I had gotten to the point where I would sometimes buy a case and realize I was out before the next day..
Now I drink sort of when I want to, usually more around 6 drinks.

When I struggled with it I would quit for about 3 days until I felt like I might die and then be right back to drinking 12 or 18 beers.

Then I noticed how I work with addiction when I finally quit smoking. I can't just quit something because I feel cheated out of an experience I miss it. What I can do is promise myself I can always have it when I want it, and then I don't want it hardly ever.

From smoking a pack a day to sometimes 2 or more on a heavy drinking day, now I have had a pack laying around for 2 months. But because I have the pack sitting there and I have no quilt in smoking if I want to, I also don't have any desire.

Same for drinking. I try and avoid alcohol and I feel a loss, like my life will never be as fun. but because I keep it around, and I can drink whenever I want, I don't want to as much..







I quit without quitting quite well, and my brain finally switched back over.. That part of the article is very important. You do get in a pattern where you need to drink to feel normal. And feeling joy is very hard. IT really is worse than everything else I've been addicted to it's different. When I say my brain switched back it's like I couldn't be happy no matter what so 12 beers felt like sober me.

Then after drinking less like 5 on random days not everyday, sometimes missing a week by accident.. Then I felt my brain coming back on. I was able to make much better decisions and I felt normal, and the sun was bright, and even little things made me happy, like seeing colors I like...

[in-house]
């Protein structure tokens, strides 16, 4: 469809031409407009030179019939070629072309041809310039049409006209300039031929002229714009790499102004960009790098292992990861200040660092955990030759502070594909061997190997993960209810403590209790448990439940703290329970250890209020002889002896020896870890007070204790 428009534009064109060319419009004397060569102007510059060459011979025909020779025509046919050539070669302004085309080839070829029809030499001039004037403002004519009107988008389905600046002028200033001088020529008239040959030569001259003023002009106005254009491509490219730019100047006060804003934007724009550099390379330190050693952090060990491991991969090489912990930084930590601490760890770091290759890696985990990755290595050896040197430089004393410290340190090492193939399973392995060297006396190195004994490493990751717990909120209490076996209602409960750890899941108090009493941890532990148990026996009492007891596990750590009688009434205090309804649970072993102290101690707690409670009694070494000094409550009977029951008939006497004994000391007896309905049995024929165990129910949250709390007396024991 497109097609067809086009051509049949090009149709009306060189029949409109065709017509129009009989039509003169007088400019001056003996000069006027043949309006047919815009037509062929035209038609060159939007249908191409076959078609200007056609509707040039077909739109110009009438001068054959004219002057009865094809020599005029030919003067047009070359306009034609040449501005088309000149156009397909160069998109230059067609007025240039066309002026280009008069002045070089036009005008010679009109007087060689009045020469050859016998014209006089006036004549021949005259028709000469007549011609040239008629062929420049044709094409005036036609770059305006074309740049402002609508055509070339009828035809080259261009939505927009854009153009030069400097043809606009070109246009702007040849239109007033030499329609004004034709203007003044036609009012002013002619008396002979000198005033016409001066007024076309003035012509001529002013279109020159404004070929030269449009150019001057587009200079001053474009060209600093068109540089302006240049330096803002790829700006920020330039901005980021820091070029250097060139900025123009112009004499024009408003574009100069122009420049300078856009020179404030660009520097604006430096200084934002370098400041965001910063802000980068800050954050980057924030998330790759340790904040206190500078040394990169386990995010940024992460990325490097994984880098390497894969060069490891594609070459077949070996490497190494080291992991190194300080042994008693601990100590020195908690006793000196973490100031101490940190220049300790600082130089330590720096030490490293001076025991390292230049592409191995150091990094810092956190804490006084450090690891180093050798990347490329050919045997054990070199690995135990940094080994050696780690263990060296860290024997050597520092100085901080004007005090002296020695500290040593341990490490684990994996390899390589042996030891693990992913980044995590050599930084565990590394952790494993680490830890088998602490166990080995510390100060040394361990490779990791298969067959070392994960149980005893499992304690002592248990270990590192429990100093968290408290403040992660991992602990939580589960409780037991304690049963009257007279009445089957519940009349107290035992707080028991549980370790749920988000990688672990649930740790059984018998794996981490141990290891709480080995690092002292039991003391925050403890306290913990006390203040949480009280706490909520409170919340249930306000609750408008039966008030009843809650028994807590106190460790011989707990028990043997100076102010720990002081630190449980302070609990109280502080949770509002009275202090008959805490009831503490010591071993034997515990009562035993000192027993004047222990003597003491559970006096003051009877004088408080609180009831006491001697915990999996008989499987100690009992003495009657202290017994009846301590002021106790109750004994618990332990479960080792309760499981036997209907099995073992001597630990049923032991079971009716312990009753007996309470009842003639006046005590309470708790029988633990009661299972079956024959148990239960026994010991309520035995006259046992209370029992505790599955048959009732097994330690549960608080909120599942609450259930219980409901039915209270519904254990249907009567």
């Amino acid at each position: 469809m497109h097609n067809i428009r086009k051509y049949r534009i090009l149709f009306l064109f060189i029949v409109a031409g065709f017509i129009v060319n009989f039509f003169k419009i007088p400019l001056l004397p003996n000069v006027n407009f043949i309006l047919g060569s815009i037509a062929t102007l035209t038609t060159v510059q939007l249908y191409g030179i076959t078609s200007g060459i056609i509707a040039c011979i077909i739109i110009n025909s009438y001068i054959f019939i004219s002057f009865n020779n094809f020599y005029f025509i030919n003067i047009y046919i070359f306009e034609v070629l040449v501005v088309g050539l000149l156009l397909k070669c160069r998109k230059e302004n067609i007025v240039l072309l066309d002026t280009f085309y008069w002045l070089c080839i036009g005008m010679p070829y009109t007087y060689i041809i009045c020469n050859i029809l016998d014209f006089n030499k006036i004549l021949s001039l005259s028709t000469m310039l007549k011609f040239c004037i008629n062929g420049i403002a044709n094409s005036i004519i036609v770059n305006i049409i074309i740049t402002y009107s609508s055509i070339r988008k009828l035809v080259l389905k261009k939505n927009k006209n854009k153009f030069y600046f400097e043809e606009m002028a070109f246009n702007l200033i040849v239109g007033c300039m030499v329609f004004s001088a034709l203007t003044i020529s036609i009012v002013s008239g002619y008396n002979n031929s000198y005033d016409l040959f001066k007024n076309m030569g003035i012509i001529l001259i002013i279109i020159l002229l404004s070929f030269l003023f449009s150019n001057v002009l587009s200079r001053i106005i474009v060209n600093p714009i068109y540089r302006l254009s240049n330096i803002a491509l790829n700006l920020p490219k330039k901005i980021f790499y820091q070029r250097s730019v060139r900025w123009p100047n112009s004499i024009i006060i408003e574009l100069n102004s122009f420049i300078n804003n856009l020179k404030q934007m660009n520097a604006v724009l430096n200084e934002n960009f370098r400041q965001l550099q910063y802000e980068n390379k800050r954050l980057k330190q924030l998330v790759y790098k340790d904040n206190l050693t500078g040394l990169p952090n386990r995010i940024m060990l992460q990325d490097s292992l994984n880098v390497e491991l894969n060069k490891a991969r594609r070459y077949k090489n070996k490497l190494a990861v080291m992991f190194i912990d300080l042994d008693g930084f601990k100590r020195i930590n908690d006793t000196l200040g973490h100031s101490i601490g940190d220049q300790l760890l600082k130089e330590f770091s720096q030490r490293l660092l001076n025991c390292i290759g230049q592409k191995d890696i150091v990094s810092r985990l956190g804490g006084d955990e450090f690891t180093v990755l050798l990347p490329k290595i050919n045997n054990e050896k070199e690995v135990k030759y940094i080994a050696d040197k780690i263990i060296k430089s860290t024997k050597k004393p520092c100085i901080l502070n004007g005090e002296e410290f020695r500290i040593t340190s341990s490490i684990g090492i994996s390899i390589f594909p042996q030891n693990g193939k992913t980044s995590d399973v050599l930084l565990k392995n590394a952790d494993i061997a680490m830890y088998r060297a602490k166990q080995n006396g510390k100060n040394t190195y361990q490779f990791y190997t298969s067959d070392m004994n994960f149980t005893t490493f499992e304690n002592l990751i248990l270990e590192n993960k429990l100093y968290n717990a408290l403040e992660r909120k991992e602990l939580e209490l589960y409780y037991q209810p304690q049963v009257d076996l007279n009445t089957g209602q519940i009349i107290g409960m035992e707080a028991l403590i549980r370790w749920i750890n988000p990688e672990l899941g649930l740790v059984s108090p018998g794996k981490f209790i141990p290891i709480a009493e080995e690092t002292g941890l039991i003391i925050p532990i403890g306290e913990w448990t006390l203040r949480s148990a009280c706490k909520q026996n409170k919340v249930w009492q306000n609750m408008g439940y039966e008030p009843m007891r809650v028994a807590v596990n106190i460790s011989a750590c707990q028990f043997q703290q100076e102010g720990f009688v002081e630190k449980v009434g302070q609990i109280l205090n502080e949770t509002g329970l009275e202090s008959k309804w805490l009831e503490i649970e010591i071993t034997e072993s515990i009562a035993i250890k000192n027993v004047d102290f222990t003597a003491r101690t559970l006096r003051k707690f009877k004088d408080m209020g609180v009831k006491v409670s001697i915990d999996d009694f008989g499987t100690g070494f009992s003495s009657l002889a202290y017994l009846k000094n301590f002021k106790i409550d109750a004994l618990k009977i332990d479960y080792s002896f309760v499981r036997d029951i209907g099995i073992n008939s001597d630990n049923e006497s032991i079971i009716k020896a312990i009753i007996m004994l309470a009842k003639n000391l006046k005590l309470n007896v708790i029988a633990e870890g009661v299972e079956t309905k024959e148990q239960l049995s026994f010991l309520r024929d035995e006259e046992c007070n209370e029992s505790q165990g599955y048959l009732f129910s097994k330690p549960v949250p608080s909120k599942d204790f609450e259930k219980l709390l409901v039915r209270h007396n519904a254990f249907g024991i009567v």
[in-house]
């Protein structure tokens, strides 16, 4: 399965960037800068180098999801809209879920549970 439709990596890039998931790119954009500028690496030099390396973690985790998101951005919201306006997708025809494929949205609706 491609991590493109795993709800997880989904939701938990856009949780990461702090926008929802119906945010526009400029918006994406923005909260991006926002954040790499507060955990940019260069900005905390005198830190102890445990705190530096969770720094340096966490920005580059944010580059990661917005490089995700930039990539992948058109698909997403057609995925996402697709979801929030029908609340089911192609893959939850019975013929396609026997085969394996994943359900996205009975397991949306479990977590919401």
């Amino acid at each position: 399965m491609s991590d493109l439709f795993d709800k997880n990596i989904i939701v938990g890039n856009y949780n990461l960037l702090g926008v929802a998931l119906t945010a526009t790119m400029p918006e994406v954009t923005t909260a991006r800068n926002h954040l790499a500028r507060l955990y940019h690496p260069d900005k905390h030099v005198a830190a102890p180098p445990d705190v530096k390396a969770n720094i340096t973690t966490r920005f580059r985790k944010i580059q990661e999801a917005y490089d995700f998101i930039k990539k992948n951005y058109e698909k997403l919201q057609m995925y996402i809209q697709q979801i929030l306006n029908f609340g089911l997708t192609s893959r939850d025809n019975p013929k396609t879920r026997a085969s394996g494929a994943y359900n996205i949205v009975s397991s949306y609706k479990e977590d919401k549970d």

It really messes up the GABA and dopamine stuff, and your prefrontal cortex.. You notice a huge change when you come back to the other side. Other drugs like opiates after surgeries.. Not even a thing. You just get irritable and sick on withdrawal, but it's not like your whole brain was rewired..

Alcohol is one of the fullest feeling drugs and I think that's based on it affecting so many areas. Why it's so yummy to me, not to mention an entire alcoholic family and I'm German followed by Cherokee and Lakota, so maybe my genetics puts me in a bad spot as well.

Oh and by the way alcohol feels WAY better when you aren't over that barrier where it messes up your GABA.. Less is More. Use it less, use less, and get the same effect.



posted on Mar, 21 2015 @ 01:46 PM
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originally posted by: Autorico
a reply to: Itisnowagain

There are also medications for alcoholism. " disulfiram (Antabuse) may help to prevent you from drinking, although it won't cure alcoholism or remove the compulsion to drink. If you drink alcohol, the drug produces a physical reaction that may include flushing, nausea, vomiting and headaches. Naltrexone (Revia), a drug that blocks the good feelings alcohol causes, may prevent heavy drinking and reduce the urge to drink. Acamprosate (Campral) may help you combat alcohol cravings. Unlike disulfiram, naltrexone and acamprosate don't make you feel sick after taking a drink."

Source www.mayoclinic.org...

I read the link that is talking about curing alcoholism with drugs but the drug has to be taken prior to the alcohol. It then makes the alcohol ineffective at giving the desired effect - so alcohol will not removing the feeling of lack and restlessness.
If there is a hole that feels like it needs filling and alcohol was removing that feeling and you are the one who has to take the drug prior to the alcohol - surely you will stop taking the drug because you will feel unsatisfied if you take the drug.



posted on Mar, 21 2015 @ 01:47 PM
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a reply to: Uphill

Research has long shown that AA is ineffective and we can thank pop culture for its continued existence and the 12-step hegemony in addiction treatment.